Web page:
Trading foreign exchange on margin carries a high level of risk, and may not be suitable for all investors. Before deciding to trade foreign exchange you should carefully consider your investment objectives, level of experience, and risk appetite. You could sustain a loss of some or all of your initial investment and should not invest money that you cannot afford to lose. CFDs are complex instruments and come with a high risk of losing money rapidly due to leverage.

Quote currency definition

The quote currency is the second currency listed in a forex pair. It is also known as the counter currency.

The price of a forex pair reflects how much it costs to purchase one unit of the base currency by selling the quote currency.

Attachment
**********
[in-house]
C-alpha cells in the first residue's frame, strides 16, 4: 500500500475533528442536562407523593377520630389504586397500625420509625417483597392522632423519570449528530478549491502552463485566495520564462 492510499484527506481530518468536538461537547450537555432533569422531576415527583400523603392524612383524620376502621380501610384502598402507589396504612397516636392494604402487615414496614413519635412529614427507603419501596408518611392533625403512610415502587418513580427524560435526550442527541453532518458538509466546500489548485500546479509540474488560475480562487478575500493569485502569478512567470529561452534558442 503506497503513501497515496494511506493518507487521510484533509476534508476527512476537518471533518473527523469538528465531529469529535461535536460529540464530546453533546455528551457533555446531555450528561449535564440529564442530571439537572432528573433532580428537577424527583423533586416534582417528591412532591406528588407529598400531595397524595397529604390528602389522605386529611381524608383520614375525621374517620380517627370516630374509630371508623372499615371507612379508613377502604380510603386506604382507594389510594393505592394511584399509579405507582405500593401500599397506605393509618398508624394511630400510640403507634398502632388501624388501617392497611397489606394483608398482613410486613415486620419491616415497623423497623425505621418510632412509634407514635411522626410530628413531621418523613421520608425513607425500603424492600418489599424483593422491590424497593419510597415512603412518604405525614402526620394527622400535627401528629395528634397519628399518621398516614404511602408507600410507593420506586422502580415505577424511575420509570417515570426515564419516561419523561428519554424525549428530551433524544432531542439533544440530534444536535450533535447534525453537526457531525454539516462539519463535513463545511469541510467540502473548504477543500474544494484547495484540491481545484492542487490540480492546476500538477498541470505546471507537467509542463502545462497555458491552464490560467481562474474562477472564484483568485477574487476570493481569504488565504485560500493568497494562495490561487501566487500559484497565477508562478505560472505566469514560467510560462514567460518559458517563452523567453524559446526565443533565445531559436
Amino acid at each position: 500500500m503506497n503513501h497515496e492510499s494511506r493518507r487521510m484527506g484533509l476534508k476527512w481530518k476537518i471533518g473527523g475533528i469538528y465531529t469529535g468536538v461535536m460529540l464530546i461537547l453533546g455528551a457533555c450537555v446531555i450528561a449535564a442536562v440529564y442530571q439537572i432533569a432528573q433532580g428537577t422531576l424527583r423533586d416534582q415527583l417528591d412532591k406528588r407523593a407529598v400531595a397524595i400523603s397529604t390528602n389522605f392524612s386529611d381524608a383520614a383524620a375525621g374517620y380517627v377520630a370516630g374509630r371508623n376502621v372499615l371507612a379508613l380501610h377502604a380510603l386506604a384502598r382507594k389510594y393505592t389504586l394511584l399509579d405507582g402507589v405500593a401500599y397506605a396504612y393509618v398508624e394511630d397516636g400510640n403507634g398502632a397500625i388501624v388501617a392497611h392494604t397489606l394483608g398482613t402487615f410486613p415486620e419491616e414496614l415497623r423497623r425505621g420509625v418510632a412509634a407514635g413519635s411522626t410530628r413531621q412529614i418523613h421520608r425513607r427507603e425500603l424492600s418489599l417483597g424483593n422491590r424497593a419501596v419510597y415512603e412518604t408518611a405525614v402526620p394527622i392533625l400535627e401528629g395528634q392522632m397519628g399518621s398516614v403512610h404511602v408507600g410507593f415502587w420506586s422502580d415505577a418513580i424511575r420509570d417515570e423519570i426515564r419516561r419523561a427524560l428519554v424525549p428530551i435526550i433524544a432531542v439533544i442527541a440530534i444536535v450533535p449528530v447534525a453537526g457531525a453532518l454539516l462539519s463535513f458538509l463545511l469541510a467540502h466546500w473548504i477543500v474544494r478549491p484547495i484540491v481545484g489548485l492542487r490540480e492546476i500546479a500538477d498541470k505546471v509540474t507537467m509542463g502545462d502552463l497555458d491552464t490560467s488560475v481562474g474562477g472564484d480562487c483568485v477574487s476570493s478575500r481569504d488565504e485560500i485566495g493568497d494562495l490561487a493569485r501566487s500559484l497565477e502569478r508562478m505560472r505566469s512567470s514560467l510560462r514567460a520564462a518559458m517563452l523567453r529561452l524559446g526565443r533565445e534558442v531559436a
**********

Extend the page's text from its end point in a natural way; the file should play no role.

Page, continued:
In a pair listed as GBP/USD, USD is the quote currency. In EUR/CHF, CHF is the quote currency. The first currency listed is referred to as the base currency; GBP and EUR would be the respective base currencies for the above examples.

Quote currency example

If GBP/USD is at 1.5000, for instance, then one British pound is equal in price to $1.5000. If the base currency (the pound) increases in value or the quote currency (dollar) drops, the amount of dollars needed to buy one pound will increase. If the base drops in value or the quote increases, the opposite effect will occur.

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